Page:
There was a slight problem, inasmuch as sex was necessary for procreation (which everybody thought good). Well, okay, they said, so sex is acceptable but only for making babies, not to gratify lust. This is the Adam-and-Eve story. God did tell them to be fruitful, but Adam’s sin was doing it lustily rather than mere dispassionate fulfillment of duty. And note that it’s usually called Adam’s sin. There’s a reason. Ancient peoples didn’t read their biology books. They thought impregnation entailed a miniature person, in the sperm, being seeded into the woman’s body. They didn’t understand her genetic contribution. So while Adam’s “sin” was transmitted down the generations via repeated lustful couplings, that was only through the male line. Thus, voila, Jesus — immaculately conceived without sperm — was born free of original sin! Neat!

Eventually though, the Church realized this didn’t square with biology. So to fix the story, they belatedly (in 1854) posited that Mary too was — somehow — herself immaculately conceived.

You might be confused here, thinking the original sin was not lust but disobeying God by eating from the tree of knowledge of good and evil. Same thing, said Saint Augustine (around 400 AD). The whole convoluted nonsense about “original sin” is traceable to him. Because he was tortured by his idea that the lust he himself experienced was a dirty sin that kept him from true communion with God. And, as Augustine’s legacy, Christians to this day torture themselves over this.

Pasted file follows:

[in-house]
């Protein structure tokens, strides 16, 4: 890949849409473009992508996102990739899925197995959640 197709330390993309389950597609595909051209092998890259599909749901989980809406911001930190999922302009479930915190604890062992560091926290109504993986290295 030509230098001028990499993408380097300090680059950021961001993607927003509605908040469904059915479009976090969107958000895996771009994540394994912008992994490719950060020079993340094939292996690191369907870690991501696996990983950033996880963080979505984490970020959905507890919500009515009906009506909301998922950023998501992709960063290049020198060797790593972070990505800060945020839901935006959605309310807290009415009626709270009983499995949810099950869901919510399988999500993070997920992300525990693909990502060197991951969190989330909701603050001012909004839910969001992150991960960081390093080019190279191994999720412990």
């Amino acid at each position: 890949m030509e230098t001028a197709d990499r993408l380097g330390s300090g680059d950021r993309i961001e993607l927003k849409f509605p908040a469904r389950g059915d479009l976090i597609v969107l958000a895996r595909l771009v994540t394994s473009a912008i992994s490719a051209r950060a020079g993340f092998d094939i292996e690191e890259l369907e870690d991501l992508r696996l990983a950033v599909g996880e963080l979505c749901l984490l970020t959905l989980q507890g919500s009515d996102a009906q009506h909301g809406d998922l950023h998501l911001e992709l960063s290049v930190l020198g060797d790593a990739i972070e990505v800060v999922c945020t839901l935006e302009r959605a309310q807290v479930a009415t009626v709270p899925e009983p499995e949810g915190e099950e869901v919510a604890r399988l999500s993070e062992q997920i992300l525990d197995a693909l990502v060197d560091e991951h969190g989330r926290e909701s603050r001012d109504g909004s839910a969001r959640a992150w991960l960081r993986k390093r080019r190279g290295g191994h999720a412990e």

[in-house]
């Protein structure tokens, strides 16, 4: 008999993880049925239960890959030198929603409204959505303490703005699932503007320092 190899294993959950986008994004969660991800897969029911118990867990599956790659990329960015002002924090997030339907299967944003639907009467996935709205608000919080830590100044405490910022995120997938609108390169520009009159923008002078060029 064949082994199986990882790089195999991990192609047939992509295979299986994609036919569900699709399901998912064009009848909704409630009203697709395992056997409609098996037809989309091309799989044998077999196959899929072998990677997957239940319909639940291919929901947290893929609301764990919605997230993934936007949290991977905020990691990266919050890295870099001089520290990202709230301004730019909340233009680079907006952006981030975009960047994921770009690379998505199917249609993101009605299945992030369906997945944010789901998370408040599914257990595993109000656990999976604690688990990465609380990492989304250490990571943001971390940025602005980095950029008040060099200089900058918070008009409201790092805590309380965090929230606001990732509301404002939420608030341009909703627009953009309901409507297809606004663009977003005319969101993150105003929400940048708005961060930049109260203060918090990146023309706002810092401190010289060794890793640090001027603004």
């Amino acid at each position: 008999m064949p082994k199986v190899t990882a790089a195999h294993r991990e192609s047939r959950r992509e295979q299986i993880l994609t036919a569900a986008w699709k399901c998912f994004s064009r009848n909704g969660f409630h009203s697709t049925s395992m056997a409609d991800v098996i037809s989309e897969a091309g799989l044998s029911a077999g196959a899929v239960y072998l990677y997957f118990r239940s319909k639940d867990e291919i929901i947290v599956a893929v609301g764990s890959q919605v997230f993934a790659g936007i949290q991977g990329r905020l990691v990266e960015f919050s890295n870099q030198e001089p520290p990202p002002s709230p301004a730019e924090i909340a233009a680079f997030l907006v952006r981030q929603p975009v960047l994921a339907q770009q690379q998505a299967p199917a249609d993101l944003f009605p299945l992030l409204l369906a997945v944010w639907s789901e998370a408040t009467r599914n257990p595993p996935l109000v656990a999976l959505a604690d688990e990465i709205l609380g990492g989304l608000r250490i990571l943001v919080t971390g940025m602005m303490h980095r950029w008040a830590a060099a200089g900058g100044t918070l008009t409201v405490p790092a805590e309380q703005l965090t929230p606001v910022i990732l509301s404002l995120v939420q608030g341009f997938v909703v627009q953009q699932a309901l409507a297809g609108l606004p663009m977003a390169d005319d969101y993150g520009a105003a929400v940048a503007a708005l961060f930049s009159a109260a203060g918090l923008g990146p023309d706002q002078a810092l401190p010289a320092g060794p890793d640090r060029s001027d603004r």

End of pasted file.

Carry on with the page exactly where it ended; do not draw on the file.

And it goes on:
This attitude is itself a kind of sexual perversion. It loads ordinary, natural sex acts with a meaning and significance that make no sense. And, by the way, if humans were made in God’s image, does She feel lust? How does she handle it?

But actually we are products of biology. Even if you close your eyes to evolution, you cannot close them to biology, and the role of genes — with their be-all and end-all the promotion of reproduction.

One thing an organism needs to do to reproduce is to eat. Obviously. But (with very few exceptions) organisms aren’t smart enough to realize that. They need to be programmed by genes to eat; otherwise they’d just die without knowing why. So genes make organisms feel hunger, and feel good when eating.

What has this to do with sex? Everything. Would organisms even think of copulating (a pretty bizarre activity, really) if not biologically programmed to feel the analog of hunger, i.e., lust, and to feel good when satisfying it?

Nobody thinks hunger and eating are dirty or sinful. That would be nuts. So by what logic are the analogous lust and sex deemed sinful? Only by Augustine’s very twisted thinking.

Well, sex does bring a second person into the picture, which complicates matters. There’s always the key principle against gratifying oneself at another’s expense. So rape is a sin. Likewise assuaging hunger by eating another person. But that wouldn’t mean feeling hunger, or sexual desire, are themselves wrong. Only gratifying them in wrongful ways could be. (Which we don’t need God to tell us.)

Yet we so get our knickers in a twist over lust. The irrationality is exemplified by masturbation. Here (generally speaking) there’s no issue of harm to others.

An offense against God? Of course there’s no God, but even if there were, what kind of perverted human logic imputes to her a disapproval of self-gratification? What kind of perverted God would create us with powerful sex drives and punish us for expressing them in harmless ways that come naturally? It’s all hopelessly fucked up.